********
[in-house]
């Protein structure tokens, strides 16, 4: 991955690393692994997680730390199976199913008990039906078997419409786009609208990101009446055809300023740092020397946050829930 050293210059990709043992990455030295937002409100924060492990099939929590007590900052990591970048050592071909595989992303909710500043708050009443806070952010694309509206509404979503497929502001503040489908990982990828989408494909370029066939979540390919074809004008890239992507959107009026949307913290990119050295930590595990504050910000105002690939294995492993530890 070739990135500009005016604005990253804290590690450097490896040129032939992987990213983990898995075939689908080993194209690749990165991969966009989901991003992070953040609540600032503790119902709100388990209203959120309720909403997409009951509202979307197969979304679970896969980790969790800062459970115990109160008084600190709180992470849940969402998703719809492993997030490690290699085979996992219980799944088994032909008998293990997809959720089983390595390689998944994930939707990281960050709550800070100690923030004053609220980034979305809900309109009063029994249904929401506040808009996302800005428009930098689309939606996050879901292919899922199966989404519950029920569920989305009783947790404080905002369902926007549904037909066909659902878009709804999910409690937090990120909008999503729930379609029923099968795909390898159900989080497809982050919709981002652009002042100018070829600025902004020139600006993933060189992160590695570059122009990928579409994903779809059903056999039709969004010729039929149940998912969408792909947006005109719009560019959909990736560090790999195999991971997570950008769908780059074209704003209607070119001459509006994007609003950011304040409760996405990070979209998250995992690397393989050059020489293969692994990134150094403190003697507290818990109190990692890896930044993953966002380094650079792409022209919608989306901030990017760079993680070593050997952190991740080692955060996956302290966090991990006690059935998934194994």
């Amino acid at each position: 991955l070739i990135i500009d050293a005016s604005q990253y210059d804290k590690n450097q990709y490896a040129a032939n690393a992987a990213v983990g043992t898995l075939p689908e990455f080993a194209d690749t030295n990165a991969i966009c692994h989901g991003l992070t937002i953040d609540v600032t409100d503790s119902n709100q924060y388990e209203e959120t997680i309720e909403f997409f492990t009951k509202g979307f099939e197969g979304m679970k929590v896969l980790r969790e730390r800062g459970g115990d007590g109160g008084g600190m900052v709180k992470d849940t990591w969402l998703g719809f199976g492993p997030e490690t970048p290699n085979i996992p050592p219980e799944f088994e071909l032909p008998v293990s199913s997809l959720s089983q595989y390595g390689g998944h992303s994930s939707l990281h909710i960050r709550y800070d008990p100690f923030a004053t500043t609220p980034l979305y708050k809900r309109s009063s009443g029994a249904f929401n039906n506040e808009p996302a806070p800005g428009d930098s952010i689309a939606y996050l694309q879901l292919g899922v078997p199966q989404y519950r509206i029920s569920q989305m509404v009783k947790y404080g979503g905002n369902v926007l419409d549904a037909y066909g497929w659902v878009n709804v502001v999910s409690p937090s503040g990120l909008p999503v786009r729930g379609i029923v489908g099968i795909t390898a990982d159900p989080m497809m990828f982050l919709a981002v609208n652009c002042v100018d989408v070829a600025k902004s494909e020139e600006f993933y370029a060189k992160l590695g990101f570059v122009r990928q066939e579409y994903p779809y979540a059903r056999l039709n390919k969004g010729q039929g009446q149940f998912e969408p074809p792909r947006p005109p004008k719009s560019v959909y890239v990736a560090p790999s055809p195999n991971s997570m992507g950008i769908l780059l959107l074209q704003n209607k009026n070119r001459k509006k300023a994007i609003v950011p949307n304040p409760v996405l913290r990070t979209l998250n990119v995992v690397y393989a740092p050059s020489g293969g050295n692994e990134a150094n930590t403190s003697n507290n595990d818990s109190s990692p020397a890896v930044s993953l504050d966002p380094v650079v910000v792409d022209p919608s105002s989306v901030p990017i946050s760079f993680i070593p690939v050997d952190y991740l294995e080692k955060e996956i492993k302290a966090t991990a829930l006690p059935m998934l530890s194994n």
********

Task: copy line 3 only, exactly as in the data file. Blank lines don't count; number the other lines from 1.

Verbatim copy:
């Amino acid at each position: 991955l070739i990135i500009d050293a005016s604005q990253y210059d804290k590690n450097q990709y490896a040129a032939n690393a992987a990213v983990g043992t898995l075939p689908e990455f080993a194209d690749t030295n990165a991969i966009c692994h989901g991003l992070t937002i953040d609540v600032t409100d503790s119902n709100q924060y388990e209203e959120t997680i309720e909403f997409f492990t009951k509202g979307f099939e197969g979304m679970k929590v896969l980790r969790e730390r800062g459970g115990d007590g109160g008084g600190m900052v709180k992470d849940t990591w969402l998703g719809f199976g492993p997030e490690t970048p290699n085979i996992p050592p219980e799944f088994e071909l032909p008998v293990s199913s997809l959720s089983q595989y390595g390689g998944h992303s994930s939707l990281h909710i960050r709550y800070d008990p100690f923030a004053t500043t609220p980034l979305y708050k809900r309109s009063s009443g029994a249904f929401n039906n506040e808009p996302a806070p800005g428009d930098s952010i689309a939606y996050l694309q879901l292919g899922v078997p199966q989404y519950r509206i029920s569920q989305m509404v009783k947790y404080g979503g905002n369902v926007l419409d549904a037909y066909g497929w659902v878009n709804v502001v999910s409690p937090s503040g990120l909008p999503v786009r729930g379609i029923v489908g099968i795909t390898a990982d159900p989080m497809m990828f982050l919709a981002v609208n652009c002042v100018d989408v070829a600025k902004s494909e020139e600006f993933y370029a060189k992160l590695g990101f570059v122009r990928q066939e579409y994903p779809y979540a059903r056999l039709n390919k969004g010729q039929g009446q149940f998912e969408p074809p792909r947006p005109p004008k719009s560019v959909y890239v990736a560090p790999s055809p195999n991971s997570m992507g950008i769908l780059l959107l074209q704003n209607k009026n070119r001459k509006k300023a994007i609003v950011p949307n304040p409760v996405l913290r990070t979209l998250n990119v995992v690397y393989a740092p050059s020489g293969g050295n692994e990134a150094n930590t403190s003697n507290n595990d818990s109190s990692p020397a890896v930044s993953l504050d966002p380094v650079v910000v792409d022209p919608s105002s989306v901030p990017i946050s760079f993680i070593p690939v050997d952190y991740l294995e080692k955060e996956i492993k302290a966090t991990a829930l006690p059935m998934l530890s194994n």